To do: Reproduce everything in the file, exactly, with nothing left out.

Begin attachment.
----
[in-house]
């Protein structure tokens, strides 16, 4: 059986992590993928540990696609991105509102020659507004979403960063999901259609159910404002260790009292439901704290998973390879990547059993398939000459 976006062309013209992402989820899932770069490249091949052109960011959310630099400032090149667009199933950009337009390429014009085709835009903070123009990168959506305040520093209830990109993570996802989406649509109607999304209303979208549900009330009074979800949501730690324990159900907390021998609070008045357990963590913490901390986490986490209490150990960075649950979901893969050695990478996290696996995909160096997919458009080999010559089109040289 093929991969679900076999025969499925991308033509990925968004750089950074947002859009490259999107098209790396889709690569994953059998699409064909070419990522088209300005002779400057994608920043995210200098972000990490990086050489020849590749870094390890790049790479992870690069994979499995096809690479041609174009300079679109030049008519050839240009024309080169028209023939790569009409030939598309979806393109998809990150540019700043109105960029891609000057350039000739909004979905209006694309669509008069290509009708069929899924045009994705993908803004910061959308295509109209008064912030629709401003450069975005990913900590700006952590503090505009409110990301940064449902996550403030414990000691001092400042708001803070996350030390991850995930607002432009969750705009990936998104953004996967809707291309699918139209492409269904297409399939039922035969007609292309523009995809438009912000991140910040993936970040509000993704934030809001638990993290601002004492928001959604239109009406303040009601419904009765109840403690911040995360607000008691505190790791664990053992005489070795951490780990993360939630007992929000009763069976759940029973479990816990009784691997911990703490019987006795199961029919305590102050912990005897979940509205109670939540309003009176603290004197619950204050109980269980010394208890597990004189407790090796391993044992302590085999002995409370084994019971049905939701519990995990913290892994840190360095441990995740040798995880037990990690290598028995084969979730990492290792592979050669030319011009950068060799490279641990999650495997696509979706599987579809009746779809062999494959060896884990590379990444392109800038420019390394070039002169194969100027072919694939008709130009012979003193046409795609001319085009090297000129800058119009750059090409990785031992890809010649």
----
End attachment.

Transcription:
[in-house]
């Protein structure tokens, strides 16, 4: 059986992590993928540990696609991105509102020659507004979403960063999901259609159910404002260790009292439901704290998973390879990547059993398939000459 976006062309013209992402989820899932770069490249091949052109960011959310630099400032090149667009199933950009337009390429014009085709835009903070123009990168959506305040520093209830990109993570996802989406649509109607999304209303979208549900009330009074979800949501730690324990159900907390021998609070008045357990963590913490901390986490986490209490150990960075649950979901893969050695990478996290696996995909160096997919458009080999010559089109040289 093929991969679900076999025969499925991308033509990925968004750089950074947002859009490259999107098209790396889709690569994953059998699409064909070419990522088209300005002779400057994608920043995210200098972000990490990086050489020849590749870094390890790049790479992870690069994979499995096809690479041609174009300079679109030049008519050839240009024309080169028209023939790569009409030939598309979806393109998809990150540019700043109105960029891609000057350039000739909004979905209006694309669509008069290509009708069929899924045009994705993908803004910061959308295509109209008064912030629709401003450069975005990913900590700006952590503090505009409110990301940064449902996550403030414990000691001092400042708001803070996350030390991850995930607002432009969750705009990936998104953004996967809707291309699918139209492409269904297409399939039922035969007609292309523009995809438009912000991140910040993936970040509000993704934030809001638990993290601002004492928001959604239109009406303040009601419904009765109840403690911040995360607000008691505190790791664990053992005489070795951490780990993360939630007992929000009763069976759940029973479990816990009784691997911990703490019987006795199961029919305590102050912990005897979940509205109670939540309003009176603290004197619950204050109980269980010394208890597990004189407790090796391993044992302590085999002995409370084994019971049905939701519990995990913290892994840190360095441990995740040798995880037990990690290598028995084969979730990492290792592979050669030319011009950068060799490279641990999650495997696509979706599987579809009746779809062999494959060896884990590379990444392109800038420019390394070039002169194969100027072919694939008709130009012979003193046409795609001319085009090297000129800058119009750059090409990785031992890809010649």